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NLPA News Brief
September 2, 2015
Livestock and Ag Credit News

Don't Preach to the Choir

By Jennifer Carrico, High Plains Journal, 08/31/15—Beef is good for you. In fact, the American Medical Association says red meat is a great source of zinc, iron, vitamin B6, copper, magnesium, phosphorus and selenium for a healthy diet. I teach my kids the importance of eating beef, and fortunately, we have a freezer full of our own beef ready for the grill anytime.

Recently, Consumer Reports released a report about food safety and sustainability in the beef industry. The report talks about how ground beef can make you sick if not cooked properly. Shouldn't all food be cooked properly? I am always surprised when a waiter or waitress asks me how I want my burger cooked. I like my steak cooked to medium–rare, but I never would get a hamburger cooked less than medium.

The Center for Disease Control says foodborne illnesses are not only seen with meat, but also with milk, nuts, eggs, fish, shellfish, and raw fruits and vegetables. We hear about alerts concerning all these items, but for some reason when the meat industry is mentioned, it becomes a target for attacks. In May, the CDC said in 2014, rates of infection from a serious form of E. coli and one of the more common Salmonella serotypes decreased compared with the baseline period of 2006–2008.

The Consumer Report article talks about how raising cattle in a pasture or organic method makes better beef and is better for the environment. While I'm not knocking the method as fulfilling a niche market, saying it is better for the environment is certainly questionable. Suggesting all beef should be raised on a pasture is literally not possible.

Jude Capper, who is a livestock sustainability consultant in Bozeman, Montana, did extensive research on how both grass–fed and feedlot beef production impacts the environment while on staff at Washington State University. She found feedlot beef production has a smaller land footprint and generates less pollution than grass–fed beef.

"If we switched to all grass–fed beef in the United States, it would require an additional 64.6 million cows, 131 million acres more land and would cause 135 million more tons of greenhouse gas emissions. We’d have the same amount of beef, but with a huge environmental cost," says Capper.

Furthermore, feedlot fed beef uses 45 percent less land, 76 percent less water, 49 percent less feed, and produces 51 percent less manure and 42 percent less carbon.


GIPSA NEWS: 08/26/2015


Livestock and Ag Credit News

WOTUS Ruling Creates Confusion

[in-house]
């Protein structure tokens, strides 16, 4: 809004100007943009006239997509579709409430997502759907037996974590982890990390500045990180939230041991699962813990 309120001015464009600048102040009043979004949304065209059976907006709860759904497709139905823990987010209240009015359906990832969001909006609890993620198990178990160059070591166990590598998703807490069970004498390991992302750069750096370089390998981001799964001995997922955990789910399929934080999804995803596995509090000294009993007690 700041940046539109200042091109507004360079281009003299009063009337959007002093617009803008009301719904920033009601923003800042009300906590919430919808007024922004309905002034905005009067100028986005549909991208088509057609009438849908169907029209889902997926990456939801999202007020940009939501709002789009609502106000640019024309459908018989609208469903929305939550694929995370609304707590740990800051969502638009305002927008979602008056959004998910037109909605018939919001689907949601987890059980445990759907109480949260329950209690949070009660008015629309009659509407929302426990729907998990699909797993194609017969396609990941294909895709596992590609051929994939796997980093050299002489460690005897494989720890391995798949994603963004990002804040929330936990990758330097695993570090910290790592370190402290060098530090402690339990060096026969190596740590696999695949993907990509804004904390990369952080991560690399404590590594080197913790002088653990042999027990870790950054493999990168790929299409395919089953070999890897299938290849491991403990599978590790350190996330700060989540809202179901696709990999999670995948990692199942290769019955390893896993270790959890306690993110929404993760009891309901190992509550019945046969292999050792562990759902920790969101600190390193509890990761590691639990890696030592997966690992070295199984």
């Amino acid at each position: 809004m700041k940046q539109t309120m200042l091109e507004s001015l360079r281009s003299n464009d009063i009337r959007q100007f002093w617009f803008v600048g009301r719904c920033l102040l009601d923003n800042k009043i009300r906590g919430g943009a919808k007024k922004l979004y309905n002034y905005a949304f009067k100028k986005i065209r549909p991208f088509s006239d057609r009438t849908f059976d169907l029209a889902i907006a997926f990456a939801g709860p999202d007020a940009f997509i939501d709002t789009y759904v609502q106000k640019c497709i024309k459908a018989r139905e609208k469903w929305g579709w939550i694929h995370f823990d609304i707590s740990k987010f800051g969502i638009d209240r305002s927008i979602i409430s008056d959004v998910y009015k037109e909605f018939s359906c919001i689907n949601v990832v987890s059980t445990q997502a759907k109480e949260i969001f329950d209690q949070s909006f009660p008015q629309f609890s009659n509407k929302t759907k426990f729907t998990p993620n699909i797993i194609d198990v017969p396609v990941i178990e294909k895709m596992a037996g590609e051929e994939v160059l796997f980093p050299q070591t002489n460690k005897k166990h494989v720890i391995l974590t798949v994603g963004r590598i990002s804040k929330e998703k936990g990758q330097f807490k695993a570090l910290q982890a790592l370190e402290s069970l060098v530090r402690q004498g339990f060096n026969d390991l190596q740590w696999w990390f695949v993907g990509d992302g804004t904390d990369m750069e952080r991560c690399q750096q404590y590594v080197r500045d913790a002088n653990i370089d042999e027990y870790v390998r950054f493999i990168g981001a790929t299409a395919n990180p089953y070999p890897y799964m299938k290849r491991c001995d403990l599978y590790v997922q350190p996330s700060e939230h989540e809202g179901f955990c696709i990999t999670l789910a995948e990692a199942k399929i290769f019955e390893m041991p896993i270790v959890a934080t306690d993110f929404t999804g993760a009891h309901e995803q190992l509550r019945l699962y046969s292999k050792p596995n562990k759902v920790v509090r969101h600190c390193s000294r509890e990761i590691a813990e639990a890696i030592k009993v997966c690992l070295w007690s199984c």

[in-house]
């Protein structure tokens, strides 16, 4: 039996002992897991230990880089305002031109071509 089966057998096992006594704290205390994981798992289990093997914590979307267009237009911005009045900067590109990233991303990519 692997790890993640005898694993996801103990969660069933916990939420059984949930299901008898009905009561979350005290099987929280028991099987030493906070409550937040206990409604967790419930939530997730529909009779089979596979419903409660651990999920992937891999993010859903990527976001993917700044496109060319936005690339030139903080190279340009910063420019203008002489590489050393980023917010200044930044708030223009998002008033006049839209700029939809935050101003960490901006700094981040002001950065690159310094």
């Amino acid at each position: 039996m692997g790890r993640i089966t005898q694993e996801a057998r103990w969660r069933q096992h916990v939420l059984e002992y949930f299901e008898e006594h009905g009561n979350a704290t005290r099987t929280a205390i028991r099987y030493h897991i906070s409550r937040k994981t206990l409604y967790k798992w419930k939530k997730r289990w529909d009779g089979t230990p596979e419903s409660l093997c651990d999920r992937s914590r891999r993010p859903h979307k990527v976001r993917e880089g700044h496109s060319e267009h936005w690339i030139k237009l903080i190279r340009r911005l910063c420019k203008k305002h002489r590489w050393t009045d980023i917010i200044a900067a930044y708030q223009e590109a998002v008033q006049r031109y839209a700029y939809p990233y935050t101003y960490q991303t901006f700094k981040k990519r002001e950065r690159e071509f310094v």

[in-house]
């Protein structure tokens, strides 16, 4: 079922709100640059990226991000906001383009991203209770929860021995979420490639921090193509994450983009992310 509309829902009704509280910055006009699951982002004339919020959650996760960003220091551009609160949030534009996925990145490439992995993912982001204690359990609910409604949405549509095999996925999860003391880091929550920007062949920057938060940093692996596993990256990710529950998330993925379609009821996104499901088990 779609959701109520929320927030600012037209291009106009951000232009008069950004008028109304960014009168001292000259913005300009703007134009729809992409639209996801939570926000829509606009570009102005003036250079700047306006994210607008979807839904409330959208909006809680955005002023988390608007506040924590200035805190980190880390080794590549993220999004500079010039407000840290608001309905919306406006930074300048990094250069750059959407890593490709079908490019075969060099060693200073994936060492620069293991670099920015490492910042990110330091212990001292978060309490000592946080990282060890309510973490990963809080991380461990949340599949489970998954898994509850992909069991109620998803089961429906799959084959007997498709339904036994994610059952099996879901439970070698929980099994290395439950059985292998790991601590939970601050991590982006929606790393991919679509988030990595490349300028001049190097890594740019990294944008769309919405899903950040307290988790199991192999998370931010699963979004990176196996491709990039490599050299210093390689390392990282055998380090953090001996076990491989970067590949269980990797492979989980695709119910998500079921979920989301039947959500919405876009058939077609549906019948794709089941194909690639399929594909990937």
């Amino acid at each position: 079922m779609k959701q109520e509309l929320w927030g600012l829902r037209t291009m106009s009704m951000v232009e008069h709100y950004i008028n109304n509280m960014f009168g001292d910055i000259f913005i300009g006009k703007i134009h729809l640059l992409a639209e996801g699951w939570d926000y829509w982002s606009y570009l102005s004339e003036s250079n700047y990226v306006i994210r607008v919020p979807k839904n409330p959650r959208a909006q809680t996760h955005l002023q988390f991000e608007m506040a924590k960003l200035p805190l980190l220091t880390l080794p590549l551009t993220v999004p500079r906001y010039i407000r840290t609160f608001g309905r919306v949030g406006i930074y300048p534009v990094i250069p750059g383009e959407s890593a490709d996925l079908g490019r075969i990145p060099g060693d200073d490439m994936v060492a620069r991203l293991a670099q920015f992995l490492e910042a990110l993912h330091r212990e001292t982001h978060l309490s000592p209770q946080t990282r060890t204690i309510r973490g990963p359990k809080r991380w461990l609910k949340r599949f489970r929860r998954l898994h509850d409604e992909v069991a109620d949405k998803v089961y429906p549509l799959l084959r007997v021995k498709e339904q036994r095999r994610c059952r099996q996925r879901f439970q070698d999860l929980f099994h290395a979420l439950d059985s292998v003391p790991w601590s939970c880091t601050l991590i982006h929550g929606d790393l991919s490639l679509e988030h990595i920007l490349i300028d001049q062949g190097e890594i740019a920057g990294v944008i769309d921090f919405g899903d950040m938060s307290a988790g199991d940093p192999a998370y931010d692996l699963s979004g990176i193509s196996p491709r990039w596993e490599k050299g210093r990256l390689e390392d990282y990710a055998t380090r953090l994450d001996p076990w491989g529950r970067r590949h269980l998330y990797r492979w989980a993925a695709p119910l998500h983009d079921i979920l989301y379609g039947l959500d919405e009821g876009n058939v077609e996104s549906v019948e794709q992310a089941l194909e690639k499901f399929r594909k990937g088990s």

By Alison Rice, AgWeb by Farm Journal, 08/28/15—As attorney general of Oklahoma, where the EPA's controversial "Clean Water Rule" supposedly goes into effect today, Scott Pruitt sounds fed up—and understandably so. On Thursday, a federal judge in North Dakota blocked the implementation of the "Waters of the U.S." (WOTUS) rule, which extends EPA's jurisdiction to even small streams on private land, saying it posed a risk of "irreparable harm." That decision applies to the 13 states involved in that particular case, and many expected it to cover the other 37 states that have lawsuits pending on the very same regulation.

But the EPA on Thursday said the hotly debated rule would go into effect on Friday, Aug. 28, as planned everywhere but those 13 states. "This is highly unusual," Pruitt told Mike Adams on Agri–Talk Friday. "Historically when an agency at federal level has been enjoined or prevented from doing something … the agency will apply that injunction … to itself across the country." LISTEN HERE.

Rancher Fights $16 Million EPA Fine for Building Pond

By Bob Yuruh WND TV, 08/29/15 — A rancher who obtained the state permits he needed for a stock pond on his acreage near Fort Bridger, Wyoming, then received approval from the state when it was finished now is facing the possibility of fines totaling millions of dollars because he didn't get a permit from the federal government. A lawsuit filed against the Environmental Protection Agency on Thursday, however, argues federal law clearly exempts stock ponds from EPA rules, so he shouldn't even have had to contact the agency.

The foundation is representing Wyoming rancher Andy Johnson against the EPA compliance order threatening him with $37,500 in fines per day. During the 14 months that Johnson has contested the EPA's claim, his potential liability has risen to more than $16 million.

"We are challenging an outrageous example of EPA overreach against a private citizen who has done nothing wrong," said PLF Staff Attorney Jonathan Wood. "Andy Johnson constructed a pond for his livestock by damming a stream on his private property with no connection to any navigable water. Under the plain terms of the Clean Water Act, he was entirely within his rights, and didn't need federal bureaucrats' permission."

Company Aims to Ship Fresh Water from Alaska to Drought–Plagued California

By Doyle Rice, USA TODAY, 08/28/15—An Alaska company is planning to be the first to ship massive amounts of fresh water to drought–plagued California, potentially as much as 10 million gallons a month. "We are prepared to deliver bulk water now, and we are currently working with customers who hope to be able to take delivery by the end of the year," Alaska Bulk Water CEO Terry Trapp said in an email.

Trapp, who used to run a bottled water company, would perform the feat by shipping the water on a tanker. The water would be taken from the Blue Lake in Sitka, where the company has rights to up to 9 billion gallons of "some of the most pure water on Earth," he said.

California's drought is now in its fourth year, and 97% of the state is experiencing dry conditions, sparking water shortages and huge wildfires. Even though it's been unusually hot and dry this year in Alaska — which is suffering one of its worst wildfire seasons on record — there's plenty of water in Sitka, Trapp said. "Sitka resides in a temperate rainforest and has not had any problems with drought," he said. "Sitka receives about 100 inches of rainfall per year."

The hang–ups? Finding available, affordable ships and developing the infrastructure to offload the water on the other end.

Satisfying Grass–Fed Beef Demand, Not So Easy for Ranchers in Northern Arizona

By Melissa Sevigny, Knau Arizona Public Radio, 08/28/15 —Demand for local, sustainable beef is on the rise. But getting into the alternative beef business isn't easy. In drought–stricken Arizona, grass and water are in short supply, and the infrastructuret–like processing plantst–isn't in place for robust local markets. So how does grass–fed beef get from pasture to plate? LISTEN HERE.

Why Gender Roles Are Becoming Obsolete in Agriculture

By Amanda Radke, BEEF Magazine, 08/31/15—For women in agriculture, breaking down gender stereotypes and keeping up with the men has been a century's–old struggle. Today's modern agricultural woman is making her mark and makes up one–third of the nation's farmers and ranchers. A new documentary captures some of the struggles of women in ag, and a blog post explains how dads view their little farm girls.